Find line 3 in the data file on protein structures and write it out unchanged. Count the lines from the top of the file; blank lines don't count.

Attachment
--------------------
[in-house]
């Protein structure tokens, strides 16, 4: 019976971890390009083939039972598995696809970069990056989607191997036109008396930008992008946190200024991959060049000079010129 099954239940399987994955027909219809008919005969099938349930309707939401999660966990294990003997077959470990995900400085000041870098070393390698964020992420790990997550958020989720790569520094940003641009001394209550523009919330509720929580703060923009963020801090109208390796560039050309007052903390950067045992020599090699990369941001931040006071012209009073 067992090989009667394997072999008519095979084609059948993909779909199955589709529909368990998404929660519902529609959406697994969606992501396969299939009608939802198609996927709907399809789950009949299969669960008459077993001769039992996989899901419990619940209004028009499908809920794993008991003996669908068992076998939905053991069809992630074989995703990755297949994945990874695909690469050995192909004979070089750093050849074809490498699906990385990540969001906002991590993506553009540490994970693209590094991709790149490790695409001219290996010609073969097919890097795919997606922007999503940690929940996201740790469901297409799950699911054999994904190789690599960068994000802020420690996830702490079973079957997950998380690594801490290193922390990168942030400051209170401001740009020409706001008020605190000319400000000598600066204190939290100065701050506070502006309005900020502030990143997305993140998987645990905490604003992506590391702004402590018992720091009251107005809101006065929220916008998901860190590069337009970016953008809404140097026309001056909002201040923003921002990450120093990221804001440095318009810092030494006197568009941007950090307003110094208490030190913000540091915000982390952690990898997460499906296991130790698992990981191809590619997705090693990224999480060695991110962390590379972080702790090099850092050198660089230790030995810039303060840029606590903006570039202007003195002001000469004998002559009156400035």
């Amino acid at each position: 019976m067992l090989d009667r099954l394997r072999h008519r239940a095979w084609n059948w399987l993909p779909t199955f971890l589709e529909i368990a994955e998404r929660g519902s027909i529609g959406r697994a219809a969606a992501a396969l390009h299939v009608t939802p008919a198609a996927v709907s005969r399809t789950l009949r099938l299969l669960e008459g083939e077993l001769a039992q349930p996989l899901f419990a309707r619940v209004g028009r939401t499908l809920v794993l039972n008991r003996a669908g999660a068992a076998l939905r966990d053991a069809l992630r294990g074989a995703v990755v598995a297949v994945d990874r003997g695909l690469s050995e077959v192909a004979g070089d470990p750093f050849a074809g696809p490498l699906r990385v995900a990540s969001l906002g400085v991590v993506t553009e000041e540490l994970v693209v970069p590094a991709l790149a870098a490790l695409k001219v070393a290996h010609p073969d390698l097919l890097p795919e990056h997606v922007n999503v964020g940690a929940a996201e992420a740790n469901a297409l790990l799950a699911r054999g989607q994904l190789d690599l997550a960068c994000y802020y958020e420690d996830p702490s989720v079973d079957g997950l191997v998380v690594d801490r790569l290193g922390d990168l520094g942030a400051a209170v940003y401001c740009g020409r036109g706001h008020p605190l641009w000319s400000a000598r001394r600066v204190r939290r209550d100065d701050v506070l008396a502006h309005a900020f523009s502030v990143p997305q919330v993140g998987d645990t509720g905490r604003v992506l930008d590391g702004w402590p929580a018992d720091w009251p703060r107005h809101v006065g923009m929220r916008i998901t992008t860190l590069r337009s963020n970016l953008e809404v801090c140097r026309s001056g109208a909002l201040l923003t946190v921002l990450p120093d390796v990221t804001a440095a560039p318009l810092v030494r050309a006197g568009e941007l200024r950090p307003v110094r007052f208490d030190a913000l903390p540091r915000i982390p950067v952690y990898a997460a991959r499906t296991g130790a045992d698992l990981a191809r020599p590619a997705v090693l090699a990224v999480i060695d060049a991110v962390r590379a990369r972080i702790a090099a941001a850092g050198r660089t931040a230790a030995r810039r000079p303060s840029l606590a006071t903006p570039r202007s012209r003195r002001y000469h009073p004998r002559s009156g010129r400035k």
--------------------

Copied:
């Amino acid at each position: 019976m067992l090989d009667r099954l394997r072999h008519r239940a095979w084609n059948w399987l993909p779909t199955f971890l589709e529909i368990a994955e998404r929660g519902s027909i529609g959406r697994a219809a969606a992501a396969l390009h299939v009608t939802p008919a198609a996927v709907s005969r399809t789950l009949r099938l299969l669960e008459g083939e077993l001769a039992q349930p996989l899901f419990a309707r619940v209004g028009r939401t499908l809920v794993l039972n008991r003996a669908g999660a068992a076998l939905r966990d053991a069809l992630r294990g074989a995703v990755v598995a297949v994945d990874r003997g695909l690469s050995e077959v192909a004979g070089d470990p750093f050849a074809g696809p490498l699906r990385v995900a990540s969001l906002g400085v991590v993506t553009e000041e540490l994970v693209v970069p590094a991709l790149a870098a490790l695409k001219v070393a290996h010609p073969d390698l097919l890097p795919e990056h997606v922007n999503v964020g940690a929940a996201e992420a740790n469901a297409l790990l799950a699911r054999g989607q994904l190789d690599l997550a960068c994000y802020y958020e420690d996830p702490s989720v079973d079957g997950l191997v998380v690594d801490r790569l290193g922390d990168l520094g942030a400051a209170v940003y401001c740009g020409r036109g706001h008020p605190l641009w000319s400000a000598r001394r600066v204190r939290r209550d100065d701050v506070l008396a502006h309005a900020f523009s502030v990143p997305q919330v993140g998987d645990t509720g905490r604003v992506l930008d590391g702004w402590p929580a018992d720091w009251p703060r107005h809101v006065g923009m929220r916008i998901t992008t860190l590069r337009s963020n970016l953008e809404v801090c140097r026309s001056g109208a909002l201040l923003t946190v921002l990450p120093d390796v990221t804001a440095a560039p318009l810092v030494r050309a006197g568009e941007l200024r950090p307003v110094r007052f208490d030190a913000l903390p540091r915000i982390p950067v952690y990898a997460a991959r499906t296991g130790a045992d698992l990981a191809r020599p590619a997705v090693l090699a990224v999480i060695d060049a991110v962390r590379a990369r972080i702790a090099a941001a850092g050198r660089t931040a230790a030995r810039r000079p303060s840029l606590a006071t903006p570039r202007s012209r003195r002001y000469h009073p004998r002559s009156g010129r400035k």